Through the first three games, the Redskins defense has given up an average of 488 yards per game -- 333 of those through the air -- for an average of 32.8 points against. That puts Washington on pace to give up the most yards in NFL history. It's safe to say the team could use some reinforcements, especially at safety, where the oft-injured Brandon Meriweather and rookie Bacarri Rambo have struggled to keep opponents out of the end zone.
As luck would have it, there is a talented free agent safety available for the taking: Kerry Rhodes. He was part of the league's fifth-best pass defense while playing in Arizona last season. He racked up 67 combined tackles, 58 solo, one sack, two forced fumbles, four interceptions, and 11 passes defended. The performance was good enough for Pro Football Focus to rank him the number four safety in the league.
And yet no teams brought in Rhodes for offseason work outs. The Giants checked him out on September 17, but he left without signing. The guy remains a free agent. Why? Well, that question doesn't have a clear-cut answer.
The 31-year-old veteran isn't getting any younger, and he has a reputation as a bit of a diva in the locker room. The Cardinals tried to persuade him to take a pay cut at the end of last season, still offering in the neighborhood of $2 million -- he declined. And not everyone agrees that he's a top-flight talent: ESPN ranked Rhodes number 17 of the top 50 free agent safeties. Star player or middle of the road, the truth probably lies somewhere in between.
The elephant in the room is the rumor that Rhodes is gay. This summer, Media Take Out published a series of photos (since taken down) showing the NFL veteran being affectionate with his alleged boyfriend. Rhodes vehemently denies being a homosexual, but the suspicion remains and may be keeping him unemployed.
It's always possible that old-school, conservative GMs and coaches want nothing to do with a gay man on the team. More likely, in my opinion, is that front offices know there are closeted homosexuals on their rosters and don't care because it doesn't cause an issue. Decisions in the NFL come down to wins and losses, dollars and cents. Franchises are focused on winning, and to do that they need a group of talented athletes that mesh well as a team.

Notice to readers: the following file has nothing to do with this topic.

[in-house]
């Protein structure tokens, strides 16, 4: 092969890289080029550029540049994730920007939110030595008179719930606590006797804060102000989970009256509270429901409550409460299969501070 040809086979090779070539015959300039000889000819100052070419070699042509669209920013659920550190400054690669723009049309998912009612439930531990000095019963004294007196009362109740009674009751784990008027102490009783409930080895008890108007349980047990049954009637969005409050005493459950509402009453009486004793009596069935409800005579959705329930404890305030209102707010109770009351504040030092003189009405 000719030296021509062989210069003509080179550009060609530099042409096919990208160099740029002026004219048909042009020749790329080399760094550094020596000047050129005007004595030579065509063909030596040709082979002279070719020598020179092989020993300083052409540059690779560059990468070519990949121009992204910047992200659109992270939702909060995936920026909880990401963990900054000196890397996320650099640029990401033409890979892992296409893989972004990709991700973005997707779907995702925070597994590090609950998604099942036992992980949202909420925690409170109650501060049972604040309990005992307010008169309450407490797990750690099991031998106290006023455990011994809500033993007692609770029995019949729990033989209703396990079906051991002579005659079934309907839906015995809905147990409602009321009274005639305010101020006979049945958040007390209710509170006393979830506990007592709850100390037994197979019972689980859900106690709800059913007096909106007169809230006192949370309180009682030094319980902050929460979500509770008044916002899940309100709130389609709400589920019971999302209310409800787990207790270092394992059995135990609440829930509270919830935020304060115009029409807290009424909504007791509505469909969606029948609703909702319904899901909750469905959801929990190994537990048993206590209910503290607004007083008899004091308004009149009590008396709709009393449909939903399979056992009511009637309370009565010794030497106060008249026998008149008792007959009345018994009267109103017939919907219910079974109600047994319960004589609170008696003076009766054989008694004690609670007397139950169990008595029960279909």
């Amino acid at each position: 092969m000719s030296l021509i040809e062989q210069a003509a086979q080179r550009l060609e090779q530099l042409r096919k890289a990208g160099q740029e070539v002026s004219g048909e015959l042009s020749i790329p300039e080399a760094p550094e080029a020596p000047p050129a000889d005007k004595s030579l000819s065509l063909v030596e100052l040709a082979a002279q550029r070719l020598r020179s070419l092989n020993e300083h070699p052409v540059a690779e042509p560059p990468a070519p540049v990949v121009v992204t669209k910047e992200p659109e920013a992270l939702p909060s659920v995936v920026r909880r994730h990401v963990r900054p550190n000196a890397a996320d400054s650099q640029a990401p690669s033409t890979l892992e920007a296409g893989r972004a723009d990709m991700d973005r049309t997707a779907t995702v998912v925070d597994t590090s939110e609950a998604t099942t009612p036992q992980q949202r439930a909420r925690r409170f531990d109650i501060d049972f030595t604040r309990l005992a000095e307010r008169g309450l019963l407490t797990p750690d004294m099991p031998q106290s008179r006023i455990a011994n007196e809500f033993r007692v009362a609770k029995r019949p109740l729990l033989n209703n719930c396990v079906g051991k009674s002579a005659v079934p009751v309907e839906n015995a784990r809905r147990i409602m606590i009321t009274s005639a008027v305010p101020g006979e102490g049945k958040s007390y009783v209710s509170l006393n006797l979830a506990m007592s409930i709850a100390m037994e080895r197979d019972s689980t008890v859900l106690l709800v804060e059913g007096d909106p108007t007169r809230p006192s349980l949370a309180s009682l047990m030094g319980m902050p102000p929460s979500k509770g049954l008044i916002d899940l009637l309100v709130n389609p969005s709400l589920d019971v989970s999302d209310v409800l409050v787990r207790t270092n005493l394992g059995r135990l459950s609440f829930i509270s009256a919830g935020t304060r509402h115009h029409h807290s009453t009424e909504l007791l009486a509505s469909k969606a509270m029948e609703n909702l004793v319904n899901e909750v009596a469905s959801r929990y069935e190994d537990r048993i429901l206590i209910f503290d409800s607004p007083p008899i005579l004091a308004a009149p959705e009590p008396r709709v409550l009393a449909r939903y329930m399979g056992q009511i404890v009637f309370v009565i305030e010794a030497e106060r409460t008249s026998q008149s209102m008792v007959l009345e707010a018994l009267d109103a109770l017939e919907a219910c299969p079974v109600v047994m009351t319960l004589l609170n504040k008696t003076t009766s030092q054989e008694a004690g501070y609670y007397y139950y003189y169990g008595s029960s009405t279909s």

If GMs are reticent about bringing in an outed homosexual, it's probably because they worry about how the other players would react, not because of philosophical objections or concerns about talent. Fears of intolerant locker rooms may be overblown in this day and age, but they're not entirely unfounded. When asked about Rhodes, Panthers wide receiver Steve Smith had this to say: "I don't know Kerry. We don't go in the same circles. We ain't in the same circles. We ain't in the same circles. I'll let that be."
The outed player could have all the talent and charisma in the world, but if he's rejected by his teammates, he can't be as effective on the field. That would cost a team money at best, wins at worst. When it comes to something as deeply personal as sexuality, the NFL calculous might not be personal at all.
Let's get back to the Redskins. Kerry Rhodes' 2012 performance alone should be enough for Washington to bring him in for a work out. Now consider our dismal pass defense, and reaching out to him becomes a no-brainer. The team would have no obligation to sign him, so evaluating the guy should be all reward and no risk. But what if the Skins did want him? The nine-year veteran is due a minimum salary of $840,000 [UPDATE: Steve Shoup points out that a veteran's minimum $840,000 would only count $555,000 against the cap due to the CBA's minimum salary benefit. NFL contracts are prorated, so missing three games makes Rhodes even less expensive]. Not cheap, but still doable with Washington's roughly $1.4 million in cap space. And there's nothing like sitting on the couch through the first three games of the season to convince a player to take whatever offer he gets.
The case of Kerry Rhodes is certainly a curious one. Is he being blackballed for his sexuality? I don't think I'm qualified to say for sure. But I am qualified to say that the Redskins need help at safety. And that football decisions should be made about football, nothing personal.